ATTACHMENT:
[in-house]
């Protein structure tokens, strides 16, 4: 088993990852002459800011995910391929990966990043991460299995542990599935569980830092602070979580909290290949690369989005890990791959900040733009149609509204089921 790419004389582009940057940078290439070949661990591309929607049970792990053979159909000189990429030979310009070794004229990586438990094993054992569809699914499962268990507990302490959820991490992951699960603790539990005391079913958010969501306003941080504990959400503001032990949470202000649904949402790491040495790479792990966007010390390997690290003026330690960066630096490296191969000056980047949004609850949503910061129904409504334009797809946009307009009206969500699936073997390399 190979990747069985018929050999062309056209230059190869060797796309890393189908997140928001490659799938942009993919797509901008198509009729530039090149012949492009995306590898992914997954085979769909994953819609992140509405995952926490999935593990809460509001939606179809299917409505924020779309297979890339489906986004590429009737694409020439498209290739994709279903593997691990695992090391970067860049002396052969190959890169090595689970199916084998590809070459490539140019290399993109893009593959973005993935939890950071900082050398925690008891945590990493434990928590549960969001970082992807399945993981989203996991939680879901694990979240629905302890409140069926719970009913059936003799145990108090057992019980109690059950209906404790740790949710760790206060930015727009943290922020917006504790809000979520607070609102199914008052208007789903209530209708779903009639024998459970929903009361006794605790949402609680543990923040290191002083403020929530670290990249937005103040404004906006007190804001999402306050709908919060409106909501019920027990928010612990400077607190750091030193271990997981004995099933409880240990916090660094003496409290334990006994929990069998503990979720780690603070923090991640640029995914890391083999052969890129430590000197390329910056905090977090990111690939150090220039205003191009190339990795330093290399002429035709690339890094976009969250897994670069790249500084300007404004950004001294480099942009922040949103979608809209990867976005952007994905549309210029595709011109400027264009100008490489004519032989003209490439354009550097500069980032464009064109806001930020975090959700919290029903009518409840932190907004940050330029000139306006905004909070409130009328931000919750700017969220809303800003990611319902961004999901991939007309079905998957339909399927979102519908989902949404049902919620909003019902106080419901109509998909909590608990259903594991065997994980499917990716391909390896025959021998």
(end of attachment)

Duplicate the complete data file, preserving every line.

[in-house]
């Protein structure tokens, strides 16, 4: 088993990852002459800011995910391929990966990043991460299995542990599935569980830092602070979580909290290949690369989005890990791959900040733009149609509204089921 790419004389582009940057940078290439070949661990591309929607049970792990053979159909000189990429030979310009070794004229990586438990094993054992569809699914499962268990507990302490959820991490992951699960603790539990005391079913958010969501306003941080504990959400503001032990949470202000649904949402790491040495790479792990966007010390390997690290003026330690960066630096490296191969000056980047949004609850949503910061129904409504334009797809946009307009009206969500699936073997390399 190979990747069985018929050999062309056209230059190869060797796309890393189908997140928001490659799938942009993919797509901008198509009729530039090149012949492009995306590898992914997954085979769909994953819609992140509405995952926490999935593990809460509001939606179809299917409505924020779309297979890339489906986004590429009737694409020439498209290739994709279903593997691990695992090391970067860049002396052969190959890169090595689970199916084998590809070459490539140019290399993109893009593959973005993935939890950071900082050398925690008891945590990493434990928590549960969001970082992807399945993981989203996991939680879901694990979240629905302890409140069926719970009913059936003799145990108090057992019980109690059950209906404790740790949710760790206060930015727009943290922020917006504790809000979520607070609102199914008052208007789903209530209708779903009639024998459970929903009361006794605790949402609680543990923040290191002083403020929530670290990249937005103040404004906006007190804001999402306050709908919060409106909501019920027990928010612990400077607190750091030193271990997981004995099933409880240990916090660094003496409290334990006994929990069998503990979720780690603070923090991640640029995914890391083999052969890129430590000197390329910056905090977090990111690939150090220039205003191009190339990795330093290399002429035709690339890094976009969250897994670069790249500084300007404004950004001294480099942009922040949103979608809209990867976005952007994905549309210029595709011109400027264009100008490489004519032989003209490439354009550097500069980032464009064109806001930020975090959700919290029903009518409840932190907004940050330029000139306006905004909070409130009328931000919750700017969220809303800003990611319902961004999901991939007309079905998957339909399927979102519908989902949404049902919620909003019902106080419901109509998909909590608990259903594991065997994980499917990716391909390896025959021998």